And given the right ingredients, a cupcake doesn’t have to be all empty calories and fat. A recipe previously posted to this blog touts the anti-inflammatory properties of bittersweet chocolate, unsweetened cocoa powder and tart cherries. At least one scientific study showed that heart-attack survivors who ate dark chocolate had lower mortality rates than those who went without.

So during American Heart Month, you could do worse for your sweetie than a homemade cupcake. Because recipes accompanying this week’s story pretty much covered chocolate, here’s a cocktail-inspired cupcake developed with heart health in mind by dietetic staff at Henry Ford Hospital in Detroit.

Egg whites lighten the recipe, which also forgoes a dairy-based frosting for processed whipped topping. While it’s not my favorite move, I do give the recipe developers credit for including some actual coconut, touted as a superfood in some circles for several years although its saturated fat content still doesn’t sit well with the American Heart Association.

Note that a 20-ounce can of crushed pineapple, well-drained, will yield about 1 1/4 cups of pineapple juice, the amount called for in this recipe.

Piña Colada Cupcakes

1 package (18.25-ounce) trans-fat-free white cake mix

1 1/4 cups pineapple juice or water

3 egg whites

1/4 cup canola oil

2 tablespoons dark rum or 1 teaspoon rum extract

3 teaspoons coconut extract, divided

1 (20-ounce) can crushed pineapple packed in juice, drained, juice reserved and divided

1 (8-ounce) container fat-free whipped topping

1/4 cup toasted coconut (see note)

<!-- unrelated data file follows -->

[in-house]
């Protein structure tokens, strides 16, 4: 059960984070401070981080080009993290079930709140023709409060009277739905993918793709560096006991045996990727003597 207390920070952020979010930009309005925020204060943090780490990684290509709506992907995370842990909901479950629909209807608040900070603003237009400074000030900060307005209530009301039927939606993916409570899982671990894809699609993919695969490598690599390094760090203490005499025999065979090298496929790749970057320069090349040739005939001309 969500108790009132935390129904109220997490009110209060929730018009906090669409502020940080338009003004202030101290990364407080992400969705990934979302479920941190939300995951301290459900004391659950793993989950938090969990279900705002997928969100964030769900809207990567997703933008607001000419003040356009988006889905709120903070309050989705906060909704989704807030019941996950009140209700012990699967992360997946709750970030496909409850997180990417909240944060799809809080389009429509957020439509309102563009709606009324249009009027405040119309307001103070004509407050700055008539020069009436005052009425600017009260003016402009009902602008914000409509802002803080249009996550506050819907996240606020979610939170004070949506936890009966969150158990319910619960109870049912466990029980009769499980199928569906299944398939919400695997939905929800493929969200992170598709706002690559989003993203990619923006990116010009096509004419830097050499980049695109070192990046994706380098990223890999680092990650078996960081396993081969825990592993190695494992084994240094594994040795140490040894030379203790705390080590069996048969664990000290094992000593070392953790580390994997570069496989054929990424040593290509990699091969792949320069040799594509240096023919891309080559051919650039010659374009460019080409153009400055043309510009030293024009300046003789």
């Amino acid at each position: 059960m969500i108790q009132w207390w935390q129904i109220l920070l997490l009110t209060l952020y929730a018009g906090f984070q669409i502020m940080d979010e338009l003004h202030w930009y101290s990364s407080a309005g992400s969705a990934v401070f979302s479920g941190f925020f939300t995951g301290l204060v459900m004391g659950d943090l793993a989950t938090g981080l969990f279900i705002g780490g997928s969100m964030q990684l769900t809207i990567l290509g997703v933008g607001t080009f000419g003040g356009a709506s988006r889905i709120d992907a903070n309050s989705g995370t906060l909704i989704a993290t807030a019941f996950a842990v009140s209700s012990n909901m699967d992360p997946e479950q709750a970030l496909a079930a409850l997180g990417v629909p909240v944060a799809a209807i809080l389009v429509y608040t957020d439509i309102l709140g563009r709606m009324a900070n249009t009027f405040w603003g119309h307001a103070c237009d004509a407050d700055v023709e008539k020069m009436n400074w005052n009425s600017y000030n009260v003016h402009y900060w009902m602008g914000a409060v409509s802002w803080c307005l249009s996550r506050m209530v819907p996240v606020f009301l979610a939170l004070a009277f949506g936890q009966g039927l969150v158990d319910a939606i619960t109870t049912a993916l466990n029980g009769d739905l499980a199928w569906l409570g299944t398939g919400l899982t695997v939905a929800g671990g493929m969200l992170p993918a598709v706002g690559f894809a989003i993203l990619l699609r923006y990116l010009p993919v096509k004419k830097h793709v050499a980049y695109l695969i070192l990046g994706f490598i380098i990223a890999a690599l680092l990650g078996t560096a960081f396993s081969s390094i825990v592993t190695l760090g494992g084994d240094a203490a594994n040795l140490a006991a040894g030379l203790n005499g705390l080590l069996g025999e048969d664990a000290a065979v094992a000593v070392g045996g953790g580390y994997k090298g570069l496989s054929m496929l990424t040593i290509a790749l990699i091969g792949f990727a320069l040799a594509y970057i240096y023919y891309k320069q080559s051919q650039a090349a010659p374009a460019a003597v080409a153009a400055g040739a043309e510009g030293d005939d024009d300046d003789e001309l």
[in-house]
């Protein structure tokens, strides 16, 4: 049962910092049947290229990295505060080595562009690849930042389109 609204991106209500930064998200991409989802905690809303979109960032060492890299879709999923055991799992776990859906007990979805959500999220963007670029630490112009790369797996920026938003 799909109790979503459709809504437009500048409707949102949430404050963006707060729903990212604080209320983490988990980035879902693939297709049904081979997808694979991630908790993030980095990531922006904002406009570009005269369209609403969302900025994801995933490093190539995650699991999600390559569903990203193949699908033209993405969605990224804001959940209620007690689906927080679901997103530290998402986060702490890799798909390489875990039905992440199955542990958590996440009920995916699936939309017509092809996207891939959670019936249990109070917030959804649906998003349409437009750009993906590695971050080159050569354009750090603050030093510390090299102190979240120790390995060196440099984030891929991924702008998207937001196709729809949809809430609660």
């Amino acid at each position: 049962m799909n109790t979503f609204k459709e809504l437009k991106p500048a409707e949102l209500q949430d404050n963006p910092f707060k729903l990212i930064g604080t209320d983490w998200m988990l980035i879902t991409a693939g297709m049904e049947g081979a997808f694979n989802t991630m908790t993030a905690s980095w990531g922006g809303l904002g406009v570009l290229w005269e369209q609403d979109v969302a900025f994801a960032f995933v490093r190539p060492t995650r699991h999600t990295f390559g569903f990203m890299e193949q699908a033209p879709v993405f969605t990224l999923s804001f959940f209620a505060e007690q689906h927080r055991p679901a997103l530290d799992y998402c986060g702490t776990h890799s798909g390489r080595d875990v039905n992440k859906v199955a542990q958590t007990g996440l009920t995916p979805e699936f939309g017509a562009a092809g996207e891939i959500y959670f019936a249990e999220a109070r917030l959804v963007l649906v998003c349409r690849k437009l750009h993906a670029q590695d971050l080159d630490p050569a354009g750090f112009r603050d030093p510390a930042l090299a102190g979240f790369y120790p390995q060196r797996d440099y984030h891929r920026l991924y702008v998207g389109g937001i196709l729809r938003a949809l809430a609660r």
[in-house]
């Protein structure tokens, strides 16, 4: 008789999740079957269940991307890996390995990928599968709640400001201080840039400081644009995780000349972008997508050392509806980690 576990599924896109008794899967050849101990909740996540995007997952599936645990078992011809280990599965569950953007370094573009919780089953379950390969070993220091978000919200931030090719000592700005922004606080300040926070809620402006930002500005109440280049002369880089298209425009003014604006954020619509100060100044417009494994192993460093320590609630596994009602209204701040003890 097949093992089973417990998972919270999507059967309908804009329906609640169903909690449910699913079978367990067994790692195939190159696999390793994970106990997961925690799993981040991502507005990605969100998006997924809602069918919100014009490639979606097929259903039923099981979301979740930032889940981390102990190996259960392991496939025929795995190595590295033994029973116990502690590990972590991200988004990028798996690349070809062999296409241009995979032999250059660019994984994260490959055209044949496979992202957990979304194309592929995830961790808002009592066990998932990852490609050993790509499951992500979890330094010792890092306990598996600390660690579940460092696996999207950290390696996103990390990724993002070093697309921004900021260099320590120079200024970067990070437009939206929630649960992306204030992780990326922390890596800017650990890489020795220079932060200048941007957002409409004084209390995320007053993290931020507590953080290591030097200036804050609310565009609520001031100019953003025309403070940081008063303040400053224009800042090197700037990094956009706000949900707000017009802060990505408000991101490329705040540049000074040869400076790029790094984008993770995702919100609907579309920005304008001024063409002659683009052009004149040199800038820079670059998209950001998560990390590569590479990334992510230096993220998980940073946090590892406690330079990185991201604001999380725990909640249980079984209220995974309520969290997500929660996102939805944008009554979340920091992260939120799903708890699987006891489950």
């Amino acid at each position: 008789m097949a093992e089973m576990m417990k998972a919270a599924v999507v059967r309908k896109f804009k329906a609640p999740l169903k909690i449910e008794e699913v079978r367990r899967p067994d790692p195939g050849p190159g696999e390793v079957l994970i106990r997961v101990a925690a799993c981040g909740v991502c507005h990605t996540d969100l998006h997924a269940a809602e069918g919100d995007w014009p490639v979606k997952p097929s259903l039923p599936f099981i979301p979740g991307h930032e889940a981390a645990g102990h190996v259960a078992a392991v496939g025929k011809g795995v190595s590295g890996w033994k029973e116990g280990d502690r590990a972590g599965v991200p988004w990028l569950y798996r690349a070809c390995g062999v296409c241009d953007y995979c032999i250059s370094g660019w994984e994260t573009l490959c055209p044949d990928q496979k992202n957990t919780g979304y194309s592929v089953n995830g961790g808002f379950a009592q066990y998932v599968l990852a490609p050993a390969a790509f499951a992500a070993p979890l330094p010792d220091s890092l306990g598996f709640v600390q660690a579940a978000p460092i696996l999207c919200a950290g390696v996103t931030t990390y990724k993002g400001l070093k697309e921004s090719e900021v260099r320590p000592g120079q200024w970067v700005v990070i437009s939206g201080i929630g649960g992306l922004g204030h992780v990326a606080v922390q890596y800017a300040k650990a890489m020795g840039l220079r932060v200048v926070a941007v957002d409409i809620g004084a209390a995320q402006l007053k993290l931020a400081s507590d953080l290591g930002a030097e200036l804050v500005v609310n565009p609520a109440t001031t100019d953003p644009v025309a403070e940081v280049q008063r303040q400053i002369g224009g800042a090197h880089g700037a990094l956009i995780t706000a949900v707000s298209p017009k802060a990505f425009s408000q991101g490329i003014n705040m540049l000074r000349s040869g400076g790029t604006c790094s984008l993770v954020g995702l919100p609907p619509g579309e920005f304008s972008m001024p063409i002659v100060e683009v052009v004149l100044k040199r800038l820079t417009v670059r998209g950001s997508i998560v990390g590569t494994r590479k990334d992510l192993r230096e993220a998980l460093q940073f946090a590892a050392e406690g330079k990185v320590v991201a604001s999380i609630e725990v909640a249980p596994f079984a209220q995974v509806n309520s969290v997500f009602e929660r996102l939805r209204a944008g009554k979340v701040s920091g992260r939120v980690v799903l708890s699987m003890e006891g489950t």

Preheat oven to 350 F. Line a 24-cup medium muffin pan with 2 1/2-inch foil liners or spray with floured baking spray; set aside.

In a large bowl, combine the cake mix, pineapple juice, egg whites, canola oil, rum and 2 teaspoons of the coconut extract; beat according to package directions. Fold 1/2 cup drained crushed pineapple into cake batter.

Fill each baking cup 3/4 full with batter and bake in preheated oven for 16 to 20 minutes or until a wooden pick inserted in center comes out clean. Allow muffins to cool completely on a wire rack.

In a small bowl, combine the whipped topping, remaining drained, crushed pineapple and 1 teaspoon coconut extract. When ready to serve, top each cupcake with 2 tablespoons whipped topping and sprinkle with some of the toasted coconut.

Makes 24 cupcakes.

NOTE: To toast coconut, spread out shaved or shredded coconut on a foil-lined baking sheet. Place in 350-degree oven for about 6 to 8 minutes. Stir it once it starts to lightly brown. Watch carefully because it burns easily.

Created by Ashlee Carnahan, Henry Ford Hospital dietetic intern for Heart Smart, and tested by Susan Selasky for the Free Press Test Kitchen.

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    Sarah Lemon

    Sarah Lemon covers the Rogue Valley’s food scene with an enthusiasm that rivals her love of cooking. Her blog mixes culinary musings and milestones with tips and recipes you won’t find in the Mail Tribune’s weekly A la Carte section. When ... Read Full